Terry Rozier doesn’t have to worry about that though. Nor does he – for now – have to worry about being dealt.

Because the Celtics didn’t do a damn thing on Thursday night but let the draft come to them. And when it did, they got what they needed: an offensively impotent, vine-armed center who can punch stuff into the luxury suites with regularity. That’s Robert Williams. 

There really aren’t a lot of need needs on this Celtics team right now. Offensively, they have multiple guys who can create their own shot – Kyrie Irving, Jayson Tatum, Jaylen Brown, Rozier and Gordon Hayward. They share the ball, they are dangerous enough from 3. What they didn’t have – and what Williams could possibly be – is a pick-and-roll finisher at the rim.

Al Horford can do that, but he’ll just as often look to kick to the corner after rolling into the middle of the lane as he will look to finish. Which is great. Horford’s the control tower and teams can’t sag and double without the fear Horford will find whoever’s being left alone. But Horford also just turned 32. His days of rolling and picking a lob out from between the banners are gone (if they ever existed).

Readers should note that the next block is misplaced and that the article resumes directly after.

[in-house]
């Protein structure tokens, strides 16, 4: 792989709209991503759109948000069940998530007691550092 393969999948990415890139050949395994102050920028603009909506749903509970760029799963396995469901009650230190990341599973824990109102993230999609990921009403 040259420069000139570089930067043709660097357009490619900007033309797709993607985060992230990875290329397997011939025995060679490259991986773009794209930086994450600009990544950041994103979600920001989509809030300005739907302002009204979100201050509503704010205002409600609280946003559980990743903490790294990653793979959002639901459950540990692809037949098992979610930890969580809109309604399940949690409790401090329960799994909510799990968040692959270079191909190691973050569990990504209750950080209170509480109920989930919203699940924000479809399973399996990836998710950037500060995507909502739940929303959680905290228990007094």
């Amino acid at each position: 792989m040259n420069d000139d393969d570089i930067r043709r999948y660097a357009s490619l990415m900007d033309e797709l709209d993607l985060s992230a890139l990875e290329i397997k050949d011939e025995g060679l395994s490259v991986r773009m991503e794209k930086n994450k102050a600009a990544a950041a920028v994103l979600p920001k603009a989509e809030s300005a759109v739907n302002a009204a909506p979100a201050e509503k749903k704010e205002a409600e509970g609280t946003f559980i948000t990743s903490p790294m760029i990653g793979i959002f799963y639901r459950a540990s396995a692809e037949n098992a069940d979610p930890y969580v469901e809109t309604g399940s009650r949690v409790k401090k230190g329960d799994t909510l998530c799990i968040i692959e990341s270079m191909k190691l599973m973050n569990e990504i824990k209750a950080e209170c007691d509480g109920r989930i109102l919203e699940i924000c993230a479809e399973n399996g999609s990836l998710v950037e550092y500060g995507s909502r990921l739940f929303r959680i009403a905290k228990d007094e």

Williams can do that. He was described during the draft on ESPN as “the best lob catcher in this draft” and the comparisons to Houston’s Clint Capela have been frequent. So frequent that when a writer for the Washington Times made the link after a pre-draft visit with the Wizards, Williams said, “I knew you were going to say that, bro. I watched him, he’s a great player. But everybody’s different. You can’t compare him to me.”

Whether it’s scoring as the roll man or just finishing off drop-downs when wings penetrate and dish, Williams will give the C’s way more explosiveness than they had with Horford and Greg Monroe.